7. Cash flow. When you have analyzed all aspects of your local market, demand, financing, and other aspects, you end up with the most important question of all: Do the numbers work? In Chapter 2, we explore the importance of cash flow and show how to make these important calculations. It is essential for you to determine whether cash flow is practical in your situation. For example, if you expect to make monthly mortgage payments of $1,100 per month but market rates for rents are only $500, it is obvious that cash flow doesn't work out. And it is not as simple as comparing rents to mortgage payments.
To whom do you go to find an independent home inspector? Stay away from contractors who will also offer to perform work or refer work to someone they know. Ethical home inspectors refuse to perform repair work or offer referrals. Use an inspector who is a member of the American Society of Home Inspectors (ASHI). To review performance standards and to find a qualified inspector in your area, check the ASHI home page.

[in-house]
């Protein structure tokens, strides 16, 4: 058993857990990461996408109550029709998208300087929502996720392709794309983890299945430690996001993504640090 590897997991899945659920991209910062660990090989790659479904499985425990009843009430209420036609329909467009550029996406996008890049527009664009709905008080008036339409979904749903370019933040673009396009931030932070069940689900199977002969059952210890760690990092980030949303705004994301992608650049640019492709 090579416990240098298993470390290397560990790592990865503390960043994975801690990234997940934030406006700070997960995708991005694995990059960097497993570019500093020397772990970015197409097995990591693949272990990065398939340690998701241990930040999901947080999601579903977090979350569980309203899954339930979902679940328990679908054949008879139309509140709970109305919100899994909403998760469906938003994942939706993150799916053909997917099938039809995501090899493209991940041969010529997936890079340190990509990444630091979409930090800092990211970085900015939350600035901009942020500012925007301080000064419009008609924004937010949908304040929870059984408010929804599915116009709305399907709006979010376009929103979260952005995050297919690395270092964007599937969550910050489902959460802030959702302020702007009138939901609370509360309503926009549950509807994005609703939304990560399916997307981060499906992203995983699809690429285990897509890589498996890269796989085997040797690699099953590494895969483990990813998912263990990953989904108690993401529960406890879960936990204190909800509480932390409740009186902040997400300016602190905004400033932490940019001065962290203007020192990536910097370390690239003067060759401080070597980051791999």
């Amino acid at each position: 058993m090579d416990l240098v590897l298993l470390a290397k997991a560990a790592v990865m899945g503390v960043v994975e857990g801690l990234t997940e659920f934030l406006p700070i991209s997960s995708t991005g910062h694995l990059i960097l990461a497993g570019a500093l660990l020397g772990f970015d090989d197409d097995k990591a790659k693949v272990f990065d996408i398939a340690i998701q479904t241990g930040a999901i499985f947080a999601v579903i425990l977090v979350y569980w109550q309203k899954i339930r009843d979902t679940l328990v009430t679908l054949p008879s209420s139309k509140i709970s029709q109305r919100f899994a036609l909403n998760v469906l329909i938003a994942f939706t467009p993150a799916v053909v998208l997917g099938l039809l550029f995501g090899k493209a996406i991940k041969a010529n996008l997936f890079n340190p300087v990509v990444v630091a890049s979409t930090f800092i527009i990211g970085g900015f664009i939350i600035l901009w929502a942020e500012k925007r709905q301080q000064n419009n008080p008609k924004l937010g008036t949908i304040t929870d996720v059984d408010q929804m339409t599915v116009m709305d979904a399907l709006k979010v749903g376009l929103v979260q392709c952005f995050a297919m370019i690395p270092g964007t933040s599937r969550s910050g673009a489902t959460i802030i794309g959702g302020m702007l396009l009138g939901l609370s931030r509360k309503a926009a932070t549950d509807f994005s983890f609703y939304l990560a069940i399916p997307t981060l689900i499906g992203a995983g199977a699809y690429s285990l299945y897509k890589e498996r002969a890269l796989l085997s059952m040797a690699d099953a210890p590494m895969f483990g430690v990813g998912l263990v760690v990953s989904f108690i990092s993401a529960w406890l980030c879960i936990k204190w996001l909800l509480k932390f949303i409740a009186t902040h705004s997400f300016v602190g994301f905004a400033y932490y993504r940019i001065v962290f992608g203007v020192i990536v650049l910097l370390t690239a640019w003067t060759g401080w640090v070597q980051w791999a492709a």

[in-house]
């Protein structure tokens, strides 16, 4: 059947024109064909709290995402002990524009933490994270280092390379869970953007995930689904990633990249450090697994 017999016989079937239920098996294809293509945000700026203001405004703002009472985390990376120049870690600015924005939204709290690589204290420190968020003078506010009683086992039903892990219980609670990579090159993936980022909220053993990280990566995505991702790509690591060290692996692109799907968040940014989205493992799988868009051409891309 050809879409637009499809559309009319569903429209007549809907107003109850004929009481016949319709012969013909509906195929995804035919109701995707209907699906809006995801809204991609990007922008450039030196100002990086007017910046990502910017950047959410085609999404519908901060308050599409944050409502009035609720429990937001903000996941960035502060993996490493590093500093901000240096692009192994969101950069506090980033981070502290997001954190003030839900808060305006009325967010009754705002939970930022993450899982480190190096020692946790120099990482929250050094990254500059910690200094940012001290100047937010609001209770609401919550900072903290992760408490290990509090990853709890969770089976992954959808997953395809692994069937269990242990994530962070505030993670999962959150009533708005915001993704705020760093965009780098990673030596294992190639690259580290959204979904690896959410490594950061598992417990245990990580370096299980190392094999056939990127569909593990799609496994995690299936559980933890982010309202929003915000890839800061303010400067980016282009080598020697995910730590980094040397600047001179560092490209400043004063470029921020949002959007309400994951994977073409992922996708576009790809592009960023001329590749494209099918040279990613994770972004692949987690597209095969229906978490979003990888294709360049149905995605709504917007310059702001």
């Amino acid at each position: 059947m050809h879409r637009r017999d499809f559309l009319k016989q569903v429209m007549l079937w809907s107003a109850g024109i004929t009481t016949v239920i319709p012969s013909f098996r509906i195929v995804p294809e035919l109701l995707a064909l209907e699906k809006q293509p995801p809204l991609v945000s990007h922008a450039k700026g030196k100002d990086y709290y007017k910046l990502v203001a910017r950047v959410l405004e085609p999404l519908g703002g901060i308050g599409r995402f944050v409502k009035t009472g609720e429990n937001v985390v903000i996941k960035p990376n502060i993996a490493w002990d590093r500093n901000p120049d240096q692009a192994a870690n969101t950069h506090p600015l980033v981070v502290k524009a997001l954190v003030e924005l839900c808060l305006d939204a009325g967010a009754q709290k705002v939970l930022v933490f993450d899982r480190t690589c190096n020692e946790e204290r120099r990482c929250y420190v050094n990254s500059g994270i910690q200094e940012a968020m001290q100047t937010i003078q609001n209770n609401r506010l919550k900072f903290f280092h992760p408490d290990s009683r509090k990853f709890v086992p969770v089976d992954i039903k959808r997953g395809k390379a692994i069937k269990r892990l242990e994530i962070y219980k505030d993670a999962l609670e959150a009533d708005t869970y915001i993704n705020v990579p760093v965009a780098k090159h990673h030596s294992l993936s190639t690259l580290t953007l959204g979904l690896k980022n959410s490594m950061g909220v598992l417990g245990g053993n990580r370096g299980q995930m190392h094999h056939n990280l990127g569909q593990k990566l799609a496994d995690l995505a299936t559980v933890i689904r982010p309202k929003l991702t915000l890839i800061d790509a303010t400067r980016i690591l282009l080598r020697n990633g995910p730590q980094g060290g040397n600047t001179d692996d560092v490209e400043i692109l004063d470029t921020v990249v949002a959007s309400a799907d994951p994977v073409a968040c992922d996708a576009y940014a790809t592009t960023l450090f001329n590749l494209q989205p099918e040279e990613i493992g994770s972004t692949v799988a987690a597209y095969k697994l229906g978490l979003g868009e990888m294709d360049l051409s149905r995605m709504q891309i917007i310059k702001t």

You also need to consider nonmortgage expenses and payments; tax benefits; and the possibility of vacancies. How much cushion do you have between your monthly family income and expenses? If unexpected expenses or a period of vacancies would cause a disaster in your finances, you need to evaluate that realistically, and consider whether it makes sense to invest in rental income. Some alternatives include higher down payments (translating to lower monthly mortgage levels), seeking less expensive properties or multiunit properties, where the ratio between income and mortgage expense may be more favorable, or simply waiting until your financial picture is stronger. It makes sense to identify risks now, before you invest money, so that you know what risks you may face after you have closed on a rental property.